“We are one step closer to a real circular economy,” she says. “Waste can be a resource and not just waste.”
On the plastics front, the research outlook also looks promising.
‘We had the opportunity to go one step further and make it more sustainable.’ Aratz Genua, ECOXY
In Europe, a mere 14% of plastic waste was recycled domestically in 2020, according to the European Commission. The remaining 86% were incinerated, landfilled, littered or exported, highlighting the need to establish a more sustainable system.
With the production of plastics set to increase in the medium term, reducing their environmental footprint is all the more important.
The ECOXY project, funded through the same public-private partnership as BARBARA, looked for bio-based alternatives to plastics known as ‘fibre-reinforced thermoset composites’, or FRTCs.
While FRTCs are light and strong, their green credentials are lacking. Besides being derived from fossil fuels, they can’t be recycled and are often made from toxic materials including an endocrine-disrupting chemical compound called bisphenol A.
“Fibre-reinforced composites are being used more and more, so these bio-based composites should be able to substitute them in all the fields where they are used,” says Aratz Genua, a researcher at CIDETEC, a Spanish institute that coordinated ECOXY.
Backseat car panel made from bio-waste. Image: ECOXY project, 2020.
The project, which ran in parallel with BARBARA, included a consortium of 12 research and industry partners from across Europe.
They took as their starting point materials deemed to comply with the Three Rs: recyclable, reshapable and repairable. While these 3R materials had already been patented by CIDETEC, they had a downside.
“We had made it more sustainable, but we were still working with products derived from oil and the most commonly used one is derived from bisphenol A,” says Genua. “We had the opportunity to go one step further and make it more sustainable by using biowaste to create bio-based FRTCs.”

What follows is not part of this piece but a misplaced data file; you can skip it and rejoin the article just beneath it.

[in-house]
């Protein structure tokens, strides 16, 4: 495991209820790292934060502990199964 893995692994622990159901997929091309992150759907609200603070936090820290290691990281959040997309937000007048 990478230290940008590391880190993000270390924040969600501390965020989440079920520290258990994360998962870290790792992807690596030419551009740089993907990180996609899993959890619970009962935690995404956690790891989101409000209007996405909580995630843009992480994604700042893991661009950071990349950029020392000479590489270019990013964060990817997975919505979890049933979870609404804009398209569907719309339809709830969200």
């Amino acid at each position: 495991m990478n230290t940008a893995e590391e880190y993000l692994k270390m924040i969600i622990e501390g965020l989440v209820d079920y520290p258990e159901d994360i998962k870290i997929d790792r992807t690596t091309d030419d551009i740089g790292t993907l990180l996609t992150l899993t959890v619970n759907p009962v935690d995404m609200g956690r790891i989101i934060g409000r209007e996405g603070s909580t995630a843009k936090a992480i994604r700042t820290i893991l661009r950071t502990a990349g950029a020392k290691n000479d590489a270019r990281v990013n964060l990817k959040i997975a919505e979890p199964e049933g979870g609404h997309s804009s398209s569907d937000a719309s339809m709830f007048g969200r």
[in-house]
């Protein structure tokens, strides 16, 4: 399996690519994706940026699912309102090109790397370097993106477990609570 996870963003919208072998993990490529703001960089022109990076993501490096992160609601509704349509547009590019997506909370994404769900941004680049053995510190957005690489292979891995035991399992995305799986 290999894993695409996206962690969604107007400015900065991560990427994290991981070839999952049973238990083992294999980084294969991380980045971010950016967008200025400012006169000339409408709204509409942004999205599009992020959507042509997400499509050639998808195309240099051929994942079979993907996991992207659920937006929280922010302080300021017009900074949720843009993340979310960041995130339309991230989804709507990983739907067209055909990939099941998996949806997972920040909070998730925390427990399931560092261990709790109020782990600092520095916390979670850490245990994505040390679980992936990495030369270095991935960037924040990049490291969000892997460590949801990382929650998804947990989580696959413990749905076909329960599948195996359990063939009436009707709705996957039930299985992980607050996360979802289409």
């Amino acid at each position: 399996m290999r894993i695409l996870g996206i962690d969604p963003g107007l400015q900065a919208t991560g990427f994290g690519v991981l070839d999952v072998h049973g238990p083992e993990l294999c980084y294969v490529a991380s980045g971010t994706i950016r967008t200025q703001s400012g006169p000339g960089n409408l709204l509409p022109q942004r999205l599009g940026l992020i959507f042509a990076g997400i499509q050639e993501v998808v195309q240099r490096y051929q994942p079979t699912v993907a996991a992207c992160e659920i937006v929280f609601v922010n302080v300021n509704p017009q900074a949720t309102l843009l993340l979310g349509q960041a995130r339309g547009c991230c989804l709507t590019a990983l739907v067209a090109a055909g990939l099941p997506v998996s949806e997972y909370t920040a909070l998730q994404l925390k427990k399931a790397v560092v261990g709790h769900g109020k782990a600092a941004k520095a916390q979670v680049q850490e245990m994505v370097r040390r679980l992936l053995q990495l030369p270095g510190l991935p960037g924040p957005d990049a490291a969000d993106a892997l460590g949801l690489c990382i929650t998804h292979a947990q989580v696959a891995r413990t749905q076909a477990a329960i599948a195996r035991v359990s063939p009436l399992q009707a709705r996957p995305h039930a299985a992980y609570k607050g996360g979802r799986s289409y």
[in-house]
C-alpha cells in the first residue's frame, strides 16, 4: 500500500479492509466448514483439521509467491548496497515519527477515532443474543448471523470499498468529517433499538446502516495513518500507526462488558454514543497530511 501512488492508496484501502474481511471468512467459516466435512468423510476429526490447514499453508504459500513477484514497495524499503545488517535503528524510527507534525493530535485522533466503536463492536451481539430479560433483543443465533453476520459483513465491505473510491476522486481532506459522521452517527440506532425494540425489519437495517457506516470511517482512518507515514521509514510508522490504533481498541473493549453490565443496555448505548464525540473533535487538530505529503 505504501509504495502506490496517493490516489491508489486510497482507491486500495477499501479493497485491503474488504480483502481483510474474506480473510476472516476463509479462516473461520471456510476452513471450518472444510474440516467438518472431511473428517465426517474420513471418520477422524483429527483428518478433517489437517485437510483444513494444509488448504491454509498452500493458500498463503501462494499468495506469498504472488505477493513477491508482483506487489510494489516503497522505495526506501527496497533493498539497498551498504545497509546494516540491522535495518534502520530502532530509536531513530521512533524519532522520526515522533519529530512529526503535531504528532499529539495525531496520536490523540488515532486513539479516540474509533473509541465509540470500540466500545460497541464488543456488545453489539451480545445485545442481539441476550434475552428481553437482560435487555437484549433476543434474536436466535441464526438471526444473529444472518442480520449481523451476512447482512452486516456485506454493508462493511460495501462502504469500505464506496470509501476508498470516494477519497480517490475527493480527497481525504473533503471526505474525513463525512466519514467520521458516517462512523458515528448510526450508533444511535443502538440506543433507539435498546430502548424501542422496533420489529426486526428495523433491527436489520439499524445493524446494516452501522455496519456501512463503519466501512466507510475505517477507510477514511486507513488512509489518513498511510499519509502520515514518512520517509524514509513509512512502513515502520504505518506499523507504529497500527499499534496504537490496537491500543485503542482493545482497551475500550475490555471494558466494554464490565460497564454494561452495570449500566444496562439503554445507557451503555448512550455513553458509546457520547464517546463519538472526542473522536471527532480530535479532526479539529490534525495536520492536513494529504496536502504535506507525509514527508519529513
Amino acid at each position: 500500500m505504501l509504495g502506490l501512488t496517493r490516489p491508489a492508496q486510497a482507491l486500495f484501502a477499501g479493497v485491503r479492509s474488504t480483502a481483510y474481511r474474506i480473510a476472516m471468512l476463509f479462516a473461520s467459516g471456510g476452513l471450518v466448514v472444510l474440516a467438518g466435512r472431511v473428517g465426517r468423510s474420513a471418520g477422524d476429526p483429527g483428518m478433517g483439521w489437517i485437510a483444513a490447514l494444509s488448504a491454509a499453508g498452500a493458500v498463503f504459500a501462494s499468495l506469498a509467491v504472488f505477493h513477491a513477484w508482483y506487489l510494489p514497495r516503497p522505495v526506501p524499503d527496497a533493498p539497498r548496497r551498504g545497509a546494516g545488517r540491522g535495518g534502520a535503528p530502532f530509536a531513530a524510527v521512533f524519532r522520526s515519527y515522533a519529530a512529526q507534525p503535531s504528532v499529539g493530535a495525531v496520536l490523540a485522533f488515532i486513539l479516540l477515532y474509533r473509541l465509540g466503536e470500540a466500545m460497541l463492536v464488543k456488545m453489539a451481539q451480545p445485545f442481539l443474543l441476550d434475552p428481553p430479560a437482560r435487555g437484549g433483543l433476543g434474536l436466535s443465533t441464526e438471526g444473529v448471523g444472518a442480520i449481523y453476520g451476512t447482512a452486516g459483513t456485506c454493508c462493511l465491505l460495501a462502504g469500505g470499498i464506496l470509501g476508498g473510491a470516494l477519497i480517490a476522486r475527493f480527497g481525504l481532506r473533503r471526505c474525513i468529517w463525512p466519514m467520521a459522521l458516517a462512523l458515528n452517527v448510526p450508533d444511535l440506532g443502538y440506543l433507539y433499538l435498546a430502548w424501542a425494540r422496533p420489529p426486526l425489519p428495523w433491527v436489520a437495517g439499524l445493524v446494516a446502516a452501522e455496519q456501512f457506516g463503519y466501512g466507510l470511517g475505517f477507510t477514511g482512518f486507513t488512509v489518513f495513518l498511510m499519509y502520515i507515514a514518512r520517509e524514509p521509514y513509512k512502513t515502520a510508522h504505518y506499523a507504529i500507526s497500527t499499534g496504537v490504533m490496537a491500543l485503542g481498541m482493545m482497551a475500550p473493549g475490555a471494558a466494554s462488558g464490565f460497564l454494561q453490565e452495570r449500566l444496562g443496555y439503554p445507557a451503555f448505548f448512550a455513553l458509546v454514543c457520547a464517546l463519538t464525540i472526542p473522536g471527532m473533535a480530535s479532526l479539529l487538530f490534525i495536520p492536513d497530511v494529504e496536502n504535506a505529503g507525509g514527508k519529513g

The consortium looked to lignin, derived from wood and plant fibers. It used bio-based resin from lignin with flax fibers as a reinforcement to manufacture a demonstrator, in this case the backseat panel of a car.
“Being able to upscale and manufacture a demonstrator was really good,” says Genua. “We started with small quantities of materials, and we have shown that these are usable at an intermediate scale.”
The real challenge was to make sure the new material would have properties comparable to the ones currently in use.
Bio-based resins demonstrated very good properties, equivalent to those derived from fossil fuels, according to Genua. But there is room for improving the strength of the flax fibers.
Working on ceiling panels for construction sector
Future research could include exploring the use of bio-based carbon fibers, also extracted from lignin. “We will continue working on the development and optimization of bio-based 3R resins for different applications,” says Genua.
For example, the EU-funded BIO-UPTAKE project is working on ceiling panels for the construction industry. “In these cases, not only flax fiber but also bio-based carbon fiber will be used,” says Genua.
In the short term, the new materials are better for the health of workers handling them during manufacturing. In the long term, the environment will benefit thanks to no small part to the resulting reduction in waste.